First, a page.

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Mixed-up coffee orders, messy roommates top E-Comm’s 911 nuisance calls

E-Comm handles 99 per cent of B.C.’s 9-1-1 calls and urges the public to call for emergencies only

It was another unpredecedented year in 2021, leading to a high demand on 911 call takers. E-Comm received more than 1.9 million calls last year and experienced multiple days that were the busiest in its history.

“Our staff worked tirelessly throughout the heat dome, wildfires and flooding emergencies to support our first responder partners and get help to those who needed it as quickly as possible,” said Jasmine Bradley, E-Comm’s executive director of communications.

“It was disheartening to learn that we continued to receive 911 calls from people looking for information or trying to make general service complaints when so many communities were experiencing critical emergency situations.

E-Comm handles 99 per cent of B.C.’s emergency calls at two ecommunication centres. In an effort to educate the public about what kind of calls shouldn’t be directed to 911, E-Comm has released their list of the top 10 nuisance calls of 2021.

1. The barista mixed up their coffee order

2. A pedestrian was splashed on the sidewalk

3. Requesting a COVID test

4. Enquiring about becoming a 9-1-1 call taker

5. Wanting to know where they could vote during the federal election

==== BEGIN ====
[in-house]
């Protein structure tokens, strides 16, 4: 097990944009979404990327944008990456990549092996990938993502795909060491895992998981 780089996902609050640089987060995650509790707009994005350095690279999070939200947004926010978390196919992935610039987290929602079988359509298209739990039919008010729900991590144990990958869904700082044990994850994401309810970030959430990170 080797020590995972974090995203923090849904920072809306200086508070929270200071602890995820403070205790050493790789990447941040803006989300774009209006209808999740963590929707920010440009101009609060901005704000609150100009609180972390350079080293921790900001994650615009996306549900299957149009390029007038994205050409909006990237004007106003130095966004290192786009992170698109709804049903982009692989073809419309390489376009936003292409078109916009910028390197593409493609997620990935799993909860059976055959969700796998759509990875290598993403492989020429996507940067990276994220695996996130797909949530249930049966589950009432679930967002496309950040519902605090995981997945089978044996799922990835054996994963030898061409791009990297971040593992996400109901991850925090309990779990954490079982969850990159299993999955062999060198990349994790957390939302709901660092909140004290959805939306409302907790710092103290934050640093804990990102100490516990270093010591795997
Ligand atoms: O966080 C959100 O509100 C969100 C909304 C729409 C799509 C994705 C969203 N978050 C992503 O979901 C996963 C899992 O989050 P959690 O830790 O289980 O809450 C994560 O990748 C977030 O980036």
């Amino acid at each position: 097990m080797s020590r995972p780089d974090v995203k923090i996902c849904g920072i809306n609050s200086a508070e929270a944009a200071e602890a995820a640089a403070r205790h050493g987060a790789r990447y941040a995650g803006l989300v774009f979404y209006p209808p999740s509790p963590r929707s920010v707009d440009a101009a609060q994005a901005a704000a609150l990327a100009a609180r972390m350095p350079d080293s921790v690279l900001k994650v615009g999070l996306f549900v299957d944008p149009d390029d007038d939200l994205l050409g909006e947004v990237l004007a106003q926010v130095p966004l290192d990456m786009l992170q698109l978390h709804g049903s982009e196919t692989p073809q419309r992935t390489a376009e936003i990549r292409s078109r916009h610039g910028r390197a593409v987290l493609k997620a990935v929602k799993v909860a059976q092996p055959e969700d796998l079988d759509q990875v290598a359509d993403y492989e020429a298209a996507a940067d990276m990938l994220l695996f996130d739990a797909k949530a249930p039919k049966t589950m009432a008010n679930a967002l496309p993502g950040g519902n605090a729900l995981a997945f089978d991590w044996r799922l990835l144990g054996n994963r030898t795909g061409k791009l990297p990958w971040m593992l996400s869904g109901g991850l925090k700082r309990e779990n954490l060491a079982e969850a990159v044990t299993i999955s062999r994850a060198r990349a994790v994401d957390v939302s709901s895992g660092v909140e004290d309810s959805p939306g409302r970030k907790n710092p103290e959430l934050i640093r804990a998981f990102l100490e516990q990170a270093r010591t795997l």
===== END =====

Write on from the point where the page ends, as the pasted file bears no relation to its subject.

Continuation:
6. Looking for weather updates

7. Asking for directions

8. Wondering why the bus wasn’t coming

9. Enquiring about COVID restrictions

10. Reporting a messy roommate

“Our call takers are trained to treat every call that comes through as an emergency until they can determine otherwise. Every second that they spend speaking with someone who is upset about a mixed-up coffee order or wanting to report a messy roommate is time they could have been helping someone in a life-threatening situation,” Bradley said.

Police, fire and medical emergencies that require an immediate response are the only reasons to call 911.

Non-emergency calls can be directed to the local 10 digit non-emergency numbers for police and fire stations. If you’re unsure whether your call is an emergency, dial 911 and emergency call takers will help determine if immediate action is required or if you should hang up and dial the non-emergency line.

READ MORE: New 911 system aims to increase number of calls E-Comm operators can take

READ MORE: Ambulance response times in question after B.C. woman waits 1 hour with broken hip


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